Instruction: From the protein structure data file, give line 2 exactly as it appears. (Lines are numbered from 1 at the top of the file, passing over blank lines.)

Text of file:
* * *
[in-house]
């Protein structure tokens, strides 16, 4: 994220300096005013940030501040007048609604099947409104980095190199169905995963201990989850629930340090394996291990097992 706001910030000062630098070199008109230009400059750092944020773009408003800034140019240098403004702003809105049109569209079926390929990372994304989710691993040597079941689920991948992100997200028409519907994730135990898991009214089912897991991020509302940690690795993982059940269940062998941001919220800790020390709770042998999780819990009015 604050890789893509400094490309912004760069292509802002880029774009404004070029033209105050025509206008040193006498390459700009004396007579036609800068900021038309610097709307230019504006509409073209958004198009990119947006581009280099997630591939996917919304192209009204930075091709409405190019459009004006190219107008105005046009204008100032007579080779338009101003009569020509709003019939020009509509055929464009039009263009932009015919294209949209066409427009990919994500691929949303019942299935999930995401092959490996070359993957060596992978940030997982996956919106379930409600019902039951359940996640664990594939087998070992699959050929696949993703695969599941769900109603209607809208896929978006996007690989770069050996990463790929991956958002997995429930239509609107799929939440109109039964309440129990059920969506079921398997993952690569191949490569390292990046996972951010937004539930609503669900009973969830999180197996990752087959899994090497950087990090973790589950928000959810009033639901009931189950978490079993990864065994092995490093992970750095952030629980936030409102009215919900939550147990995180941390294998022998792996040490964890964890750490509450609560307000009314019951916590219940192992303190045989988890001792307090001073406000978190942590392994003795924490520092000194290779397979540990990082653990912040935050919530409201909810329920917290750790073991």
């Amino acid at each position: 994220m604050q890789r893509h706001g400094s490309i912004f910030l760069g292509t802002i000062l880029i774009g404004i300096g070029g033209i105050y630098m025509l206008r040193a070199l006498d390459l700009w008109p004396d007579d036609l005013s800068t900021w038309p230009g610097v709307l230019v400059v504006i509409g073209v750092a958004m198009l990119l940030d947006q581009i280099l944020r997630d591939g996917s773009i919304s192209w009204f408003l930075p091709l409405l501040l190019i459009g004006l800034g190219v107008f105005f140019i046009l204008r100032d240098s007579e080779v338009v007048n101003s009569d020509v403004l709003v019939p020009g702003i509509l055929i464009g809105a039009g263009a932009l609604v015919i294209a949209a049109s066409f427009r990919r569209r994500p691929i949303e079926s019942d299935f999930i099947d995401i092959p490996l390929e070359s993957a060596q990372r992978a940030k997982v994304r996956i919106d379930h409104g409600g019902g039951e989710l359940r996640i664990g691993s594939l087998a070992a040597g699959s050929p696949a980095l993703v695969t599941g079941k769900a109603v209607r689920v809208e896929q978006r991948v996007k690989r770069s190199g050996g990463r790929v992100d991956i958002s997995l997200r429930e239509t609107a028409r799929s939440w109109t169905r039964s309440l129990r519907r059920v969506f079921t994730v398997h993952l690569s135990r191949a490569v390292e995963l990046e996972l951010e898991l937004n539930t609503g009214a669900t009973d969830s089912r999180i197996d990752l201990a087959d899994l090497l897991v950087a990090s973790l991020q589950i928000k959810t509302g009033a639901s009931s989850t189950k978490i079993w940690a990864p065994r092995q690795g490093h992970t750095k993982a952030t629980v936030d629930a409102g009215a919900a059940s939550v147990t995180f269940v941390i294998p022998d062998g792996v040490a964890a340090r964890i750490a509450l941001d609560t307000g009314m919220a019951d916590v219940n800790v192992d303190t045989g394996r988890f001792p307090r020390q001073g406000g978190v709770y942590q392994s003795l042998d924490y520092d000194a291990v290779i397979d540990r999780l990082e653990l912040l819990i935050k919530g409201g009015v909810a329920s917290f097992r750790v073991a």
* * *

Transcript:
């Protein structure tokens, strides 16, 4: 994220300096005013940030501040007048609604099947409104980095190199169905995963201990989850629930340090394996291990097992 706001910030000062630098070199008109230009400059750092944020773009408003800034140019240098403004702003809105049109569209079926390929990372994304989710691993040597079941689920991948992100997200028409519907994730135990898991009214089912897991991020509302940690690795993982059940269940062998941001919220800790020390709770042998999780819990009015 604050890789893509400094490309912004760069292509802002880029774009404004070029033209105050025509206008040193006498390459700009004396007579036609800068900021038309610097709307230019504006509409073209958004198009990119947006581009280099997630591939996917919304192209009204930075091709409405190019459009004006190219107008105005046009204008100032007579080779338009101003009569020509709003019939020009509509055929464009039009263009932009015919294209949209066409427009990919994500691929949303019942299935999930995401092959490996070359993957060596992978940030997982996956919106379930409600019902039951359940996640664990594939087998070992699959050929696949993703695969599941769900109603209607809208896929978006996007690989770069050996990463790929991956958002997995429930239509609107799929939440109109039964309440129990059920969506079921398997993952690569191949490569390292990046996972951010937004539930609503669900009973969830999180197996990752087959899994090497950087990090973790589950928000959810009033639901009931189950978490079993990864065994092995490093992970750095952030629980936030409102009215919900939550147990995180941390294998022998792996040490964890964890750490509450609560307000009314019951916590219940192992303190045989988890001792307090001073406000978190942590392994003795924490520092000194290779397979540990990082653990912040935050919530409201909810329920917290750790073991």